Advertisement

Waste and Biomass Valorization

, Volume 7, Issue 5, pp 1147–1157 | Cite as

Microwave-Alkali Treatment of Chicken Feathers for Protein Hydrolysate Production

  • Yen Sze Lee
  • Lai-Yee PhangEmail author
  • Siti Aqlima Ahmad
  • Peck Toung Ooi
Original Paper

Abstract

Purpose

Conversion of chicken feathers into valuable products like protein and amino acids is very challenging due to the rigid structure of keratins extensively cross-linked by disulphide, hydrogen and hydrophobic bonds. An efficient treatment is necessary for reducing the disulphide bonds and increasing the feathers solubilisation. This study investigated the effects of microwave-alkali treatment on disulphide bond reduction and morphological changes of chicken feathers for protein hydrolysate production.

Methods

Feathers were treated at different sodium hydroxide concentrations (0.1, 0.5, 1.0, 1.5, 2.0 M), various microwave power levels (100, 300, 450, 600, 800 W) and residence times (2, 4, 6, 8, 10 min).

Results

The most efficient conditions for microwave-alkali treatment of feathers were (1) 10 min; (2) 0.5 M NaOH and (3) 800 W which produced 24.72 mM thiol and 26.74 mg/mL protein. In comparison to the autoclave-alkali and the conventional heating-alkali method, the microwave-alkali treatment denatured the feather keratins and reduced the disulphide bonds in feathers to a greater extent. Scanning electron microscope and fourier transform infrared analyses showed that the structure of the microwave-alkali treated feathers was highly disrupted and significantly changed from fibers into an amorphous structure. Based on the amino acid profile, the protein hydrolysate from the microwave-alkali treatment contained a significantly higher concentration of amino acids (69.4 mg/g of feathers) compared to the autoclave-alkali (19.0 mg/g of feathers) and the conventional heating-alkali (27.8 mg/g of feathers) treatments.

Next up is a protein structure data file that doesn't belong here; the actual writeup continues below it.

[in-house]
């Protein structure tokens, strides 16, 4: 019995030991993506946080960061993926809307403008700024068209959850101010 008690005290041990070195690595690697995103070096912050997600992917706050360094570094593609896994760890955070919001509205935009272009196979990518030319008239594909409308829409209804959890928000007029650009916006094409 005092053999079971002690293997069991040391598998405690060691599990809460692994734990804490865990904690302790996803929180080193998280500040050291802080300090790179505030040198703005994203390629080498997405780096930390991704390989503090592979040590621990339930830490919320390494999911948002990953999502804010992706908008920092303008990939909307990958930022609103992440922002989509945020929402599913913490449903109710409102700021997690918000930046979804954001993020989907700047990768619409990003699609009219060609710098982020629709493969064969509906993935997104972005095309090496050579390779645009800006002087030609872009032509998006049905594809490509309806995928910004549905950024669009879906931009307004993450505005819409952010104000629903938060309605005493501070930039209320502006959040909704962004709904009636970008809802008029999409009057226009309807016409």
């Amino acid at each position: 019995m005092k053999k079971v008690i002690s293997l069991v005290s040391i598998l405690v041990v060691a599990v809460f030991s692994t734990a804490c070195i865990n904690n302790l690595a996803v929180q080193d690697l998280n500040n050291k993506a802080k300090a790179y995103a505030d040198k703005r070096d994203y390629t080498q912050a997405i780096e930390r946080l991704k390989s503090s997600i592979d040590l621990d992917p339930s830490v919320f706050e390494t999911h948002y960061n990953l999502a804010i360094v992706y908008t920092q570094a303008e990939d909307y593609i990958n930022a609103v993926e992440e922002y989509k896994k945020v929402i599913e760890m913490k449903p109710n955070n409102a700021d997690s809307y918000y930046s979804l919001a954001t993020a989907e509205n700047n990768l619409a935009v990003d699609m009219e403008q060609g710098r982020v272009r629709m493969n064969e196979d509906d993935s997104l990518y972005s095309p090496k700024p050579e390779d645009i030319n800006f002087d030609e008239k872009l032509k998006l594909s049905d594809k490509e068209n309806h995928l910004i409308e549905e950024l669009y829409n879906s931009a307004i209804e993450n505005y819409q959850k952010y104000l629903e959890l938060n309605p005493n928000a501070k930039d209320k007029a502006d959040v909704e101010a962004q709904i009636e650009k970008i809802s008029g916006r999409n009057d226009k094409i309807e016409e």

Conclusions

Microwave-alkali treatment was more efficient than conventional treatments in breaking down the disulphide bonds, disrupting the feather structure and producing protein hydrolysate.

Keywords

Chicken feathers Disulphide bonds Microwave-alkali treatment Morphological changes Thiols 

References

  1. 1.
    Food and Agriculture Organization: food outlook biannual report on global food markets. http://www.fao.org/docrep/019/i3751e/i3751e.pdf. Accessed 8 Sept 2014
  2. 2.